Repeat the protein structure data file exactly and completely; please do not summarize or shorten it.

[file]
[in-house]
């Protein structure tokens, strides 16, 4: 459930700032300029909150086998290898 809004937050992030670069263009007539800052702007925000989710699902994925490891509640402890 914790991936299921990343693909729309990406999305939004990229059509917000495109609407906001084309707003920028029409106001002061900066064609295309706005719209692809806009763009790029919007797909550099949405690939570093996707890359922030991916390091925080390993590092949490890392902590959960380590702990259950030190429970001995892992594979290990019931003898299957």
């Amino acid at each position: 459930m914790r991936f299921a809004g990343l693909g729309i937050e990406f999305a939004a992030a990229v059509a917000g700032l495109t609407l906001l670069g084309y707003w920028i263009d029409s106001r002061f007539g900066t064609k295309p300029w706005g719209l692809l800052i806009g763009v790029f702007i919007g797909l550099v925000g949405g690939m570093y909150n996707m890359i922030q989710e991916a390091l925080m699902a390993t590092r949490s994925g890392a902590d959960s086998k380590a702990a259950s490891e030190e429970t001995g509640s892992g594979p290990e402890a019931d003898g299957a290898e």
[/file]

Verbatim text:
[in-house]
């Protein structure tokens, strides 16, 4: 459930700032300029909150086998290898 809004937050992030670069263009007539800052702007925000989710699902994925490891509640402890 914790991936299921990343693909729309990406999305939004990229059509917000495109609407906001084309707003920028029409106001002061900066064609295309706005719209692809806009763009790029919007797909550099949405690939570093996707890359922030991916390091925080390993590092949490890392902590959960380590702990259950030190429970001995892992594979290990019931003898299957």
């Amino acid at each position: 459930m914790r991936f299921a809004g990343l693909g729309i937050e990406f999305a939004a992030a990229v059509a917000g700032l495109t609407l906001l670069g084309y707003w920028i263009d029409s106001r002061f007539g900066t064609k295309p300029w706005g719209l692809l800052i806009g763009v790029f702007i919007g797909l550099v925000g949405g690939m570093y909150n996707m890359i922030q989710e991916a390091l925080m699902a390993t590092r949490s994925g890392a902590d959960s086998k380590a702990a259950s490891e030190e429970t001995g509640s892992g594979p290990e402890a019931d003898g299957a290898e």